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"What is NIST?" Video Description for the Visually Impaired

(back to video)

Visual:

Text appears on screen that reads, "What is NIST?"

Visual:

NIST materials research engineer Joannie Chin

"NIST is a really great environment for doing research."

Visual:

NIST research mechanical engineer Daniel Sawyer

"I think NIST is excellence."

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NIST Program Office Director Tom O'Brian

"NIST is all about very smart and dedicated scientists and engineers who are making measurements and standards that affect your life and my life positively every day."

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Exterior of one of the buildings on the NIST campus.

Narrator:

Welcome to NIST ... the National Institute of Standards and Technology ... a federal research agency working to improve the nation's economy and quality of life.

Visual:

Acoustic laboratory with sharp, pyramid shaped foam cones covering the walls. NIST researchers and collaborators talking about a project in a laboratory, researchers aiming lasers.

Narrator:

In state-of-the-art scientific laboratories on several campuses ... our scientists and engineers work side-by-side with industry and university researchers to create the measurements, standards and technologies that make modern products and services possible.

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An array of electronic products.

Narrator:

Cell phones, portable music players, computers, medical devices ... all of the sophisticated technologies we use every day rely on NIST research.

Visual:

NIST researcher loads a long, cylindrical sample into a neutron beamline.

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Text that reads "Manufacturing Extension Partnership" appears on screen. A factory worker grinds metal.

Narrator:

NIST also helps small manufacturers stay competitive ...

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Workers examine a high tech metal component. Text that reads "Technology Innovation Program" appears on screen.

Narrator:

Supports the development of cutting edge technologies in areas of critical national need ...

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Text that reads, "Baldrige National Quality Program" appears. A discussion leader talks with a group.

Narrator:

And guides organizations of all types toward improved performance.

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A crane lifts a girder at a construction site.

Narrator:

Like the unseen girders in a skyscraper, NIST is the scientific backbone ... the infrastructure ... that supports U.S. innovation and industrial competitiveness.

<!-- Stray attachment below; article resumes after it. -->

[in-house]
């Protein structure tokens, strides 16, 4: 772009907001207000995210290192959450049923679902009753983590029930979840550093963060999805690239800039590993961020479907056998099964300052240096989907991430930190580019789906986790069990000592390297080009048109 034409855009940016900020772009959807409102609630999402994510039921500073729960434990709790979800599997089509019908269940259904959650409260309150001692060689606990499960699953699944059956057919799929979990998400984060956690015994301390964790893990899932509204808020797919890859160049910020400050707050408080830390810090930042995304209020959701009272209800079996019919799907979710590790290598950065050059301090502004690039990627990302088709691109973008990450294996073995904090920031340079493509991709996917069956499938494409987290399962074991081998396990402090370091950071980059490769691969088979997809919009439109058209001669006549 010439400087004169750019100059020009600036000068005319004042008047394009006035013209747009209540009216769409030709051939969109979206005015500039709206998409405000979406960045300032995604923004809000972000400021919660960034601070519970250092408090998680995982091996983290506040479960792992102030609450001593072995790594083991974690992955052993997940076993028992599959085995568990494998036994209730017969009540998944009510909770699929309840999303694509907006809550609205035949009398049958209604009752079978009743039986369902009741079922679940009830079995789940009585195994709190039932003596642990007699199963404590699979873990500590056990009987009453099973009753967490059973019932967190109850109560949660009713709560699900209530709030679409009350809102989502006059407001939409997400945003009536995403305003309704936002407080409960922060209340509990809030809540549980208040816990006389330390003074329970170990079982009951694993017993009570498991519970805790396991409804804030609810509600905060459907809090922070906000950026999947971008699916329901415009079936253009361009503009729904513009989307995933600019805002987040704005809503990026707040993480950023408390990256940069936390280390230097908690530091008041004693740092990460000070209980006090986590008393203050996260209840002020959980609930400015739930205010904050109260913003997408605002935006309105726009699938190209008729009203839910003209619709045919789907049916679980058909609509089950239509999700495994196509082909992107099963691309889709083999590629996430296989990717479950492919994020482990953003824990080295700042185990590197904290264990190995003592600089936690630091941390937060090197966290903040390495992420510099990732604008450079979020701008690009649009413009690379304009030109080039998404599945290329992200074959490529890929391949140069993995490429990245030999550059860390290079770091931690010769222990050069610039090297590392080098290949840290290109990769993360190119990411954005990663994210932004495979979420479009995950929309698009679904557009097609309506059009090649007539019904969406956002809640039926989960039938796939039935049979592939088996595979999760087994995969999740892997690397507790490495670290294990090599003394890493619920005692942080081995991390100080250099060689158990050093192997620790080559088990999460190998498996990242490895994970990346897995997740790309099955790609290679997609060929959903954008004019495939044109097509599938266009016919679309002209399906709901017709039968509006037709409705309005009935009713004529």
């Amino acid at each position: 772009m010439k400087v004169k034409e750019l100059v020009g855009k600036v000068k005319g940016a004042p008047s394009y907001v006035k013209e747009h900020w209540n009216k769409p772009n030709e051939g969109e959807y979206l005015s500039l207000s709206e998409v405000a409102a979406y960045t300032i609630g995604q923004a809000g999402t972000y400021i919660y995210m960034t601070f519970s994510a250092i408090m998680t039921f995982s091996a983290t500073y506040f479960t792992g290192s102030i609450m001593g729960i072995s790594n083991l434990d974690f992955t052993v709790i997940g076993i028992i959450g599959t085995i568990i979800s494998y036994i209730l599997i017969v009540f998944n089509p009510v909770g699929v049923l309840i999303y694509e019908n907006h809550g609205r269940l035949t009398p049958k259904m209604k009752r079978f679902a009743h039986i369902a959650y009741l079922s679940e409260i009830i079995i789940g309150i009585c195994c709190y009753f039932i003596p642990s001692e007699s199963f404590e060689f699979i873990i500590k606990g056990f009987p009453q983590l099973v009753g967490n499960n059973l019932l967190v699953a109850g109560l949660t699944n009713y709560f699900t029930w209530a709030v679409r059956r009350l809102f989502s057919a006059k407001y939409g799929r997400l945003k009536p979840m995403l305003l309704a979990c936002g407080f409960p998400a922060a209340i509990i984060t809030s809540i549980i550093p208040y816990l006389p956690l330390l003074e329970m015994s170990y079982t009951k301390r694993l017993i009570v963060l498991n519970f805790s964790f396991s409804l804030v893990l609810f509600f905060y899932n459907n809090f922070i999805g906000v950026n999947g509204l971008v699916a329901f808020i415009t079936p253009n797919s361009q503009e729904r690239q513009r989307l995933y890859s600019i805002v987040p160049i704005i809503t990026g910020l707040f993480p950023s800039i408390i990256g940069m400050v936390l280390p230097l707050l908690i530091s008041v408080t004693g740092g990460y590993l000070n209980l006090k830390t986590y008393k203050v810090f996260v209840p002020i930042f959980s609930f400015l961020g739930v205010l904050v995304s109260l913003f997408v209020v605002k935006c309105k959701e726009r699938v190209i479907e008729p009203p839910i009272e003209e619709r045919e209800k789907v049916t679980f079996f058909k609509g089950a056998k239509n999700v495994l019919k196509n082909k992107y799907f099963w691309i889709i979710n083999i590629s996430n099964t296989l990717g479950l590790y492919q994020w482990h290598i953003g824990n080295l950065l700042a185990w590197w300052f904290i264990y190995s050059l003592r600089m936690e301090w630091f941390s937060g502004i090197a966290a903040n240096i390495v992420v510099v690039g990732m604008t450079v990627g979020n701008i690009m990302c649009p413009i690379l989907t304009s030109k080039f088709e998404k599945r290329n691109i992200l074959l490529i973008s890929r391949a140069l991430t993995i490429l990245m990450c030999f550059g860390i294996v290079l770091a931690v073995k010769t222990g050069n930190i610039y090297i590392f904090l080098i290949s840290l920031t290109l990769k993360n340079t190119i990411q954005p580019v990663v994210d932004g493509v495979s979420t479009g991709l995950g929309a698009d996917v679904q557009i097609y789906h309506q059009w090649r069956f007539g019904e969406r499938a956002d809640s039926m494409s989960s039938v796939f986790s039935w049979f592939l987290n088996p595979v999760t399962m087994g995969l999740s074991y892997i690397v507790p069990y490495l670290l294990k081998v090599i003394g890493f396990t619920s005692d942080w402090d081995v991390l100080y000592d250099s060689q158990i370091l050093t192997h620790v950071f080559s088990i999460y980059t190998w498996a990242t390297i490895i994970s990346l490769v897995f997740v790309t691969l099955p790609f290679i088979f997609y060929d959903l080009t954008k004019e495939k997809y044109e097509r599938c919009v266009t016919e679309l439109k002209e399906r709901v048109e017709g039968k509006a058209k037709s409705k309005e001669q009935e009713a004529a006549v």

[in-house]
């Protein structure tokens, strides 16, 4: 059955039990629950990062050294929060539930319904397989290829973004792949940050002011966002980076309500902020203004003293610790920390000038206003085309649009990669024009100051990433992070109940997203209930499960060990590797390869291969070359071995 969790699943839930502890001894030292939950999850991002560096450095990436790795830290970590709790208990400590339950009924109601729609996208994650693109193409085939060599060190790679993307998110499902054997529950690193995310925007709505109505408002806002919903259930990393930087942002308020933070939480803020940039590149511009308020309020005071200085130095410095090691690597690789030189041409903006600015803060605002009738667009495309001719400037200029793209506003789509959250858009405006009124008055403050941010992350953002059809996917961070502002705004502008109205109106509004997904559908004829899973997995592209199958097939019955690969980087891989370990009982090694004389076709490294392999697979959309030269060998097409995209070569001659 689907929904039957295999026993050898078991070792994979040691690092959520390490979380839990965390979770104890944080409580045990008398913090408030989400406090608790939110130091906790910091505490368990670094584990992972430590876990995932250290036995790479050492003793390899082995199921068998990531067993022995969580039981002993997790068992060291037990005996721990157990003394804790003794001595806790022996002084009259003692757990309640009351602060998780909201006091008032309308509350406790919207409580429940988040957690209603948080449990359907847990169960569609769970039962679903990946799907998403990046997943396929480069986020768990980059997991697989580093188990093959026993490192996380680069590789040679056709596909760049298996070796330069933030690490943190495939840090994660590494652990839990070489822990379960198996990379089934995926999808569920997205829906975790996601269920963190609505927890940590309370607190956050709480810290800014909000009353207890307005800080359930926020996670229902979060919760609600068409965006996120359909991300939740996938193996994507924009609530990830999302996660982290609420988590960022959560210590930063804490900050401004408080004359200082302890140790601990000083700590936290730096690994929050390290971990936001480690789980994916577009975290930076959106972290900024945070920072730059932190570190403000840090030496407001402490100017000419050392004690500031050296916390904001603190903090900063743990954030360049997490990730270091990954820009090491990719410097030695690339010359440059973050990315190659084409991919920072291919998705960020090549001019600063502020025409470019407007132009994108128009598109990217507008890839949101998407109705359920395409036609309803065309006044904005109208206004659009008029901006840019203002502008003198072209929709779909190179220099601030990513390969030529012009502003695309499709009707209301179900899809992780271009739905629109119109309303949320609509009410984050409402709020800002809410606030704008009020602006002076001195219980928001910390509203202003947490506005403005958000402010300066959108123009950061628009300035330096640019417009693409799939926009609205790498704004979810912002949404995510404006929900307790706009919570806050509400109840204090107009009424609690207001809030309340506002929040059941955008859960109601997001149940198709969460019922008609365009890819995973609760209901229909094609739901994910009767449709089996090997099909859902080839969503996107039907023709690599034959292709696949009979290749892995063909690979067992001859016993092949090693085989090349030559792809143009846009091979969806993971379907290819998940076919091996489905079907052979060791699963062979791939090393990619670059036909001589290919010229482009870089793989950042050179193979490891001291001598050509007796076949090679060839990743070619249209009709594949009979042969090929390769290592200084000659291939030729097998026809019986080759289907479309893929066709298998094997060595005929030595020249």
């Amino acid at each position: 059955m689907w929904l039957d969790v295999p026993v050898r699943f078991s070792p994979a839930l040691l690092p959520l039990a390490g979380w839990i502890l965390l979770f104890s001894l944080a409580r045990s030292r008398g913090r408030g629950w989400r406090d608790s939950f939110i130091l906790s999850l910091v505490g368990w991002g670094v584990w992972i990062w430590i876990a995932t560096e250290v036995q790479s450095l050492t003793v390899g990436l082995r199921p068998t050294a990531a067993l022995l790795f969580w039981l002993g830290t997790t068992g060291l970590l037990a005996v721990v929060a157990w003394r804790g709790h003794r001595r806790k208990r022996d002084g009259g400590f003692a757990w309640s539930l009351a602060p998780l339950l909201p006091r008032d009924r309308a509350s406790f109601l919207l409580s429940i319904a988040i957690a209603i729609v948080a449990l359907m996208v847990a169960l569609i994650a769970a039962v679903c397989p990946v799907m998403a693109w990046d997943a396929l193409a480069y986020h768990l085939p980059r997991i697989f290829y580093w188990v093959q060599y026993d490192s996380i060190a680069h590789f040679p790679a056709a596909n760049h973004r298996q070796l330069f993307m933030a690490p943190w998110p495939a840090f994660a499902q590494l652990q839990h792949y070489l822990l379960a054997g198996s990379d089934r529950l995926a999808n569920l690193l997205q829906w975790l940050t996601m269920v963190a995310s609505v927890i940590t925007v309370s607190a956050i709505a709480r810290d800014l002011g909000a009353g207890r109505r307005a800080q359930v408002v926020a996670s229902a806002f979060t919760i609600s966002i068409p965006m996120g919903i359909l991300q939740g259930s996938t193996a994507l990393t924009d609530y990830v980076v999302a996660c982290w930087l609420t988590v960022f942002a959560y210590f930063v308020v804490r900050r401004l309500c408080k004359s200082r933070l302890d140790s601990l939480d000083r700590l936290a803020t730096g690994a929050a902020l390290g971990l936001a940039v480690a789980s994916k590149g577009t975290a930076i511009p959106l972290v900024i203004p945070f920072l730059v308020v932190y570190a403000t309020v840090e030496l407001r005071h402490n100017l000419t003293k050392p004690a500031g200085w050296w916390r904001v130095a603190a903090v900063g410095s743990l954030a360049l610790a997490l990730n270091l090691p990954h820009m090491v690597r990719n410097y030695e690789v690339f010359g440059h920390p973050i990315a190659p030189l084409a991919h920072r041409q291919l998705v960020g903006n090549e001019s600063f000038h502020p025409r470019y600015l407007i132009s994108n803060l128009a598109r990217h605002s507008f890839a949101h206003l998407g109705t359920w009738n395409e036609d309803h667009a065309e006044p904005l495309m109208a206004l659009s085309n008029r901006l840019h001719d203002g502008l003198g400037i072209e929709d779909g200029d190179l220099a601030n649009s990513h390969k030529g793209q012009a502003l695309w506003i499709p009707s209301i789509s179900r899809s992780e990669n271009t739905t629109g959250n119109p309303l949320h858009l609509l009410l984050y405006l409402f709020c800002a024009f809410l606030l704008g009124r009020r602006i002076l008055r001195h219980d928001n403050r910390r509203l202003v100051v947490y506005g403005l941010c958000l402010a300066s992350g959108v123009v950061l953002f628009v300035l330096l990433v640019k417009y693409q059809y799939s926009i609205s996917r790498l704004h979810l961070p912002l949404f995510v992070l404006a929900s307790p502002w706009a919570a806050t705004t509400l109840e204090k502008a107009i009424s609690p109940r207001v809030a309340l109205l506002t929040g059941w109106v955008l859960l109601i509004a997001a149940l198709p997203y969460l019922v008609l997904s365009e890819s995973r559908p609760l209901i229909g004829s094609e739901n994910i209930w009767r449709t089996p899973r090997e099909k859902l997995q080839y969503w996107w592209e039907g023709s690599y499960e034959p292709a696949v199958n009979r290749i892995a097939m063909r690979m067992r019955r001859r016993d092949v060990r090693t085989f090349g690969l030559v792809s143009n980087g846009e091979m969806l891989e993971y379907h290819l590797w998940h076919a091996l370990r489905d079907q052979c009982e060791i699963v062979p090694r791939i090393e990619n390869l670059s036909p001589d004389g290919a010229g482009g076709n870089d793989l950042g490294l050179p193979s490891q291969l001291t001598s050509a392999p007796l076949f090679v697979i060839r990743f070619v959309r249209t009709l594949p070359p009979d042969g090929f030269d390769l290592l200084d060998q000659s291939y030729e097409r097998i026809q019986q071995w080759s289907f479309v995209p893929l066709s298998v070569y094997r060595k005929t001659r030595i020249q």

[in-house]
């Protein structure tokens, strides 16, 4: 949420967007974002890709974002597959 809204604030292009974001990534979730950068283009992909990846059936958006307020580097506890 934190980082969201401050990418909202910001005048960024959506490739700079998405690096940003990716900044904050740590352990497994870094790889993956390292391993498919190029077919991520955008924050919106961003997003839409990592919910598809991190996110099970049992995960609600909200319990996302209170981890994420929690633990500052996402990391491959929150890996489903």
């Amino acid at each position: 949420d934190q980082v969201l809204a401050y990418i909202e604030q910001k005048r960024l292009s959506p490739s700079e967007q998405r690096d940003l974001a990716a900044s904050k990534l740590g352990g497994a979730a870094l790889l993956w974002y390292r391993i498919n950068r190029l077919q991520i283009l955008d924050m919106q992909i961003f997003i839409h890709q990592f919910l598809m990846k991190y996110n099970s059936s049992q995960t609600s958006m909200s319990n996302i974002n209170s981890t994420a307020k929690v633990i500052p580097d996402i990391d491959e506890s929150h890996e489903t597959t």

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Text that reads, "Strengthening U.S. Innovation" appears on screen. A drawing shows the major components of a hydrogen fuel vehicle.

Narrator:

Take fuel cells for example ...

Visual: Animation shows hydrogen molecules flowing through a membrane and combining with an oxygen molecule.

Narrator:

Tomorrow's cars may get their power from these pollution-free devices that combine hydrogen with oxygen to yield energy and leave behind only water.

Visual:

NIST researcher adjusts a fuel cell about to be examined with a neutron beam.

Narrator:

But to get development on the fast track, researchers needed a way to look through a fuel cell's thick metal casing ... to measure its efficiency.

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NIST researcher views video showing how water is flowing through a fuel cell.

Narrator:

NIST and industry researchers solved the problem with a neutron beam imaging method that sees circulating water inside fuel cells much like a CAT scan shows blood flow in the heart.

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Text appears on screen that reads, "Improving Quality of Life." NIST researcher uses a joystick to operate a metal probe that measures complex metals parts.

Narrator:

Our scientists and engineers are helping make medical devices ... like artificial hip joints ... more reliable.

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Doctors conduct surgery in an operating room.

Narrator:

Using precisely machined metal templates ... NIST provides surgeons with a way of calibrating their instruments right in the operating room ... reducing errors and improving the fit of joint replacements.

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Text appears on screen that reads: "Providing measurements and standards." Wheels spin inside a wristwatch.

Narrator:

Timekeeping also benefits from NIST expertise ...